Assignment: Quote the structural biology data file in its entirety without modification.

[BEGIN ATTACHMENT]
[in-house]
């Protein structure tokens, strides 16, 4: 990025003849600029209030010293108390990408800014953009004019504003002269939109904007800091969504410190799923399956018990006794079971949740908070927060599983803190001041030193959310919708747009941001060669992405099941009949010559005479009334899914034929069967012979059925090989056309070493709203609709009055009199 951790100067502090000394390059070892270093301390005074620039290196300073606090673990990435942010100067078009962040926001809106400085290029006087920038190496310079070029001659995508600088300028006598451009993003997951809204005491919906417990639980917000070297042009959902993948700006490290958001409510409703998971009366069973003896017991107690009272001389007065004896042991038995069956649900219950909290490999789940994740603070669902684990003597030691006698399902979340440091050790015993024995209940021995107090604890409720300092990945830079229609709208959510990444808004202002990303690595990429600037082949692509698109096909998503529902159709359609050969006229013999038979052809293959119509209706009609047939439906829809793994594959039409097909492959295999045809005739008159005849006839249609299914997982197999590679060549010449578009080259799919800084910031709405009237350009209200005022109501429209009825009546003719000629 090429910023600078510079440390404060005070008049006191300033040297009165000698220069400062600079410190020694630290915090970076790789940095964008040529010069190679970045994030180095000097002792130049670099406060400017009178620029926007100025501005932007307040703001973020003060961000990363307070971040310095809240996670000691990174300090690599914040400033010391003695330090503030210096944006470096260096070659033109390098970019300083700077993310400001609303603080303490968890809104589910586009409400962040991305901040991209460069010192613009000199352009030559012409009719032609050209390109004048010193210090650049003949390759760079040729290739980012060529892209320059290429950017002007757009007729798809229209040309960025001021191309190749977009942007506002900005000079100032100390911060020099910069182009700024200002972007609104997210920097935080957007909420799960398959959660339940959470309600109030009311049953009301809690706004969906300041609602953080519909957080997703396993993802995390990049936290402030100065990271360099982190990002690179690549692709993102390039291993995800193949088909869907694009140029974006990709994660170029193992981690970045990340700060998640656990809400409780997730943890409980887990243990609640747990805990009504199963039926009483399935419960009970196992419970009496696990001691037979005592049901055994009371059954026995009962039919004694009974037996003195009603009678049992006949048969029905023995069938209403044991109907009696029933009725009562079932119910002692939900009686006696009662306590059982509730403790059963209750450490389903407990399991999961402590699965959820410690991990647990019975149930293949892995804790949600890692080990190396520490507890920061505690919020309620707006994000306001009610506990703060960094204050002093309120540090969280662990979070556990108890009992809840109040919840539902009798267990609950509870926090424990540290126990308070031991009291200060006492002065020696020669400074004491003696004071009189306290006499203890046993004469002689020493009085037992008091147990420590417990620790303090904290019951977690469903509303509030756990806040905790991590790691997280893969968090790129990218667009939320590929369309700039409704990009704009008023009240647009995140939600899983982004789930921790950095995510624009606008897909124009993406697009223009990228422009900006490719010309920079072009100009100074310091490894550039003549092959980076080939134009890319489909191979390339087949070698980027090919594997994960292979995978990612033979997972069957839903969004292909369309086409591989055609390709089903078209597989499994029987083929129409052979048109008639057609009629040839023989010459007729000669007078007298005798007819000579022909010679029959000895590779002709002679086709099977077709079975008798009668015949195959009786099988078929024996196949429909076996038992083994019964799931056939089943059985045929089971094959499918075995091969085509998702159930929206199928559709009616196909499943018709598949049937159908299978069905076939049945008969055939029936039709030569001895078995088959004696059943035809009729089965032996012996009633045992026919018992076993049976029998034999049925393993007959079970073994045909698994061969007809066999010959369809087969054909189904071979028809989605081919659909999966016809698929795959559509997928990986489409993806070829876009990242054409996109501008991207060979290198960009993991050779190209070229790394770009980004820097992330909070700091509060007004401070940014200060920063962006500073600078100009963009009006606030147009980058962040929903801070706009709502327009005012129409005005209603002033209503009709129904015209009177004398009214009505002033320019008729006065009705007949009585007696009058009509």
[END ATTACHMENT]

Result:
[in-house]
């Protein structure tokens, strides 16, 4: 990025003849600029209030010293108390990408800014953009004019504003002269939109904007800091969504410190799923399956018990006794079971949740908070927060599983803190001041030193959310919708747009941001060669992405099941009949010559005479009334899914034929069967012979059925090989056309070493709203609709009055009199 951790100067502090000394390059070892270093301390005074620039290196300073606090673990990435942010100067078009962040926001809106400085290029006087920038190496310079070029001659995508600088300028006598451009993003997951809204005491919906417990639980917000070297042009959902993948700006490290958001409510409703998971009366069973003896017991107690009272001389007065004896042991038995069956649900219950909290490999789940994740603070669902684990003597030691006698399902979340440091050790015993024995209940021995107090604890409720300092990945830079229609709208959510990444808004202002990303690595990429600037082949692509698109096909998503529902159709359609050969006229013999038979052809293959119509209706009609047939439906829809793994594959039409097909492959295999045809005739008159005849006839249609299914997982197999590679060549010449578009080259799919800084910031709405009237350009209200005022109501429209009825009546003719000629 090429910023600078510079440390404060005070008049006191300033040297009165000698220069400062600079410190020694630290915090970076790789940095964008040529010069190679970045994030180095000097002792130049670099406060400017009178620029926007100025501005932007307040703001973020003060961000990363307070971040310095809240996670000691990174300090690599914040400033010391003695330090503030210096944006470096260096070659033109390098970019300083700077993310400001609303603080303490968890809104589910586009409400962040991305901040991209460069010192613009000199352009030559012409009719032609050209390109004048010193210090650049003949390759760079040729290739980012060529892209320059290429950017002007757009007729798809229209040309960025001021191309190749977009942007506002900005000079100032100390911060020099910069182009700024200002972007609104997210920097935080957007909420799960398959959660339940959470309600109030009311049953009301809690706004969906300041609602953080519909957080997703396993993802995390990049936290402030100065990271360099982190990002690179690549692709993102390039291993995800193949088909869907694009140029974006990709994660170029193992981690970045990340700060998640656990809400409780997730943890409980887990243990609640747990805990009504199963039926009483399935419960009970196992419970009496696990001691037979005592049901055994009371059954026995009962039919004694009974037996003195009603009678049992006949048969029905023995069938209403044991109907009696029933009725009562079932119910002692939900009686006696009662306590059982509730403790059963209750450490389903407990399991999961402590699965959820410690991990647990019975149930293949892995804790949600890692080990190396520490507890920061505690919020309620707006994000306001009610506990703060960094204050002093309120540090969280662990979070556990108890009992809840109040919840539902009798267990609950509870926090424990540290126990308070031991009291200060006492002065020696020669400074004491003696004071009189306290006499203890046993004469002689020493009085037992008091147990420590417990620790303090904290019951977690469903509303509030756990806040905790991590790691997280893969968090790129990218667009939320590929369309700039409704990009704009008023009240647009995140939600899983982004789930921790950095995510624009606008897909124009993406697009223009990228422009900006490719010309920079072009100009100074310091490894550039003549092959980076080939134009890319489909191979390339087949070698980027090919594997994960292979995978990612033979997972069957839903969004292909369309086409591989055609390709089903078209597989499994029987083929129409052979048109008639057609009629040839023989010459007729000669007078007298005798007819000579022909010679029959000895590779002709002679086709099977077709079975008798009668015949195959009786099988078929024996196949429909076996038992083994019964799931056939089943059985045929089971094959499918075995091969085509998702159930929206199928559709009616196909499943018709598949049937159908299978069905076939049945008969055939029936039709030569001895078995088959004696059943035809009729089965032996012996009633045992026919018992076993049976029998034999049925393993007959079970073994045909698994061969007809066999010959369809087969054909189904071979028809989605081919659909999966016809698929795959559509997928990986489409993806070829876009990242054409996109501008991207060979290198960009993991050779190209070229790394770009980004820097992330909070700091509060007004401070940014200060920063962006500073600078100009963009009006606030147009980058962040929903801070706009709502327009005012129409005005209603002033209503009709129904015209009177004398009214009505002033320019008729006065009705007949009585007696009058009509």